The style of play that Call of Duty has become known for is a great fit for players who should be playing Titanfall 2,” Bruzzo said.
Honestly, the people at [developers] Respawn were one of the originators of that style of play. If you want to put games next to each other, I'd put Titanfall up against Call of Duty and ask which one is doing interesting things.
Battlefield is a whole other thing. It's way more strategic and thoughtful. Even though they are all first-person shooters, they're all very different.
Battlefield is going to find a big audience. The reception has been so strong. I hope we bring people in to the genre that have never played before.”
The return of Mirror's Edgethis year was also a show of EA's commitment to players. The original wasn't a smash hit, but it was beloved by fans and a follow-up was repeatedly asked for. Mirror's Edge Catalyst, by all accounts, did not perform too well, either. But Bruzzo says that for a project like this, sales aren't hugely important.
It depends on what your objective is,” he says.
Not every game is designed to serve the huge audience that a FIFA or a Battlefield does. Mirror's Edge was a fan favourite. It had developers who wanted to make that game. They loved the story and the challenge of doing first-person action. So in that respect, it was great and it was what we wanted it to be. It allowed our developers to do something fun like that and we served our fans.
Our expectations in terms of sales are not nearly as important as whether we made something great that fans are going to love.”
"Engaging with players, bringing them into the process...
that benefits us a lot."
Chris Bruzzo, EA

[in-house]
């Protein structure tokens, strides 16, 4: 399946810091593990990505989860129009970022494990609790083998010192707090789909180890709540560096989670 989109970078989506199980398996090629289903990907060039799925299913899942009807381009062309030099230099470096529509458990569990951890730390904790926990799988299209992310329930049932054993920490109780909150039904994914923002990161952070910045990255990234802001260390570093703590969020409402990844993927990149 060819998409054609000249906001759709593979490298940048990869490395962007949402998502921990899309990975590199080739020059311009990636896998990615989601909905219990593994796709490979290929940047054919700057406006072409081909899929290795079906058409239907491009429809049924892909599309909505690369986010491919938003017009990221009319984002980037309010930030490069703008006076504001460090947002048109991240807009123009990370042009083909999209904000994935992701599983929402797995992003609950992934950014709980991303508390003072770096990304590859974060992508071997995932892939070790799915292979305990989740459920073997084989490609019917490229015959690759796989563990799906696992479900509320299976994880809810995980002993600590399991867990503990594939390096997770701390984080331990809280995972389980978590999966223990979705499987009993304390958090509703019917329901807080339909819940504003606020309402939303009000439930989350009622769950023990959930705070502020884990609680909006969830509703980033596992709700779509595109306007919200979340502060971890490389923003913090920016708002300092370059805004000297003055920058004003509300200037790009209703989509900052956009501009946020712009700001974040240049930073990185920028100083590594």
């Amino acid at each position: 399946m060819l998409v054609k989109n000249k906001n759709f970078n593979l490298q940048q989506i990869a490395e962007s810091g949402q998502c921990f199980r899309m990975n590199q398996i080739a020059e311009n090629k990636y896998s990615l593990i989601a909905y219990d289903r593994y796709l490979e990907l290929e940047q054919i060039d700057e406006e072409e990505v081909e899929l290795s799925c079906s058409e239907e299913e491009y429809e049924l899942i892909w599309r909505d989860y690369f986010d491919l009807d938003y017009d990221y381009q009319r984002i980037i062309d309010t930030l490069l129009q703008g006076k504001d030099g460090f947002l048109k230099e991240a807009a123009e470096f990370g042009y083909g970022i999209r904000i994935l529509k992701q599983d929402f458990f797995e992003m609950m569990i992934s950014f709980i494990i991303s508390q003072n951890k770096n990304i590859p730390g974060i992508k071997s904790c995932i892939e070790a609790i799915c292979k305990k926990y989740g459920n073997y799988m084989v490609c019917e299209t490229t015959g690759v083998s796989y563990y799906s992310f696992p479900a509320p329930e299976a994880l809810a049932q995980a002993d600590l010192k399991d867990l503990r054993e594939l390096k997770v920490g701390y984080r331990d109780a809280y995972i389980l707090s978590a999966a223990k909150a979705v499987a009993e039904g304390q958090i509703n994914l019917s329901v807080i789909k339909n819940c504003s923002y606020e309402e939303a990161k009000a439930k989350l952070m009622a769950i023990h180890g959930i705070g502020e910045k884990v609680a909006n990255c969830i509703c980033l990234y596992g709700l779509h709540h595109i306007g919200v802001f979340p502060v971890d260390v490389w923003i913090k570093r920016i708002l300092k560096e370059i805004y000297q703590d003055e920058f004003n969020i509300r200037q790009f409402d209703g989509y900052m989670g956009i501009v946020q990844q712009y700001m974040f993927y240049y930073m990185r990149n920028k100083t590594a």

Putting players at the heart of what it is doing has also influenced the way that EA gets the word out about its latest releases. Rather than having an EA press event with just the trade and industry insiders, the firm held its EA Play event at E3 and Gamescom. This saw players involved, as well as the media.
With companies like EA and Nintendo speaking directly to their fans via the internet, questions are inevitably raised about the media's role in informing consumers. But Bruzzo believes journalists still have a part to play in today's games industry.
I think we need everyone. Everybody plays a role,” he says.
For EA to be able to engage directly with large groups of players is awesome. To engage expert players with huge social media followings: awesome. To be able to meet with the press who actually communicate for a living and can pull stories together with different perspectives and put a thoughtful piece together, also awesome. I don't see why it has to be one way or the other.”
He continues: In marketing, brands used to be able to try and control what people heard about them or their products. They'd do that through push advertising. You could create a perfect piece of advertising, put it on TV and that's what consumers would know about the game. What's scary for some marketers, but awesome for me and the people I work with, is that now there's this huge conversation going on about our games. There's a massive group of people who care about FIFA and they're different to the group that cares about Titanfall.
Instead of it being this one-way conversation it's more multisided, everyone's engaging from every direction so maybe you don't feel, if you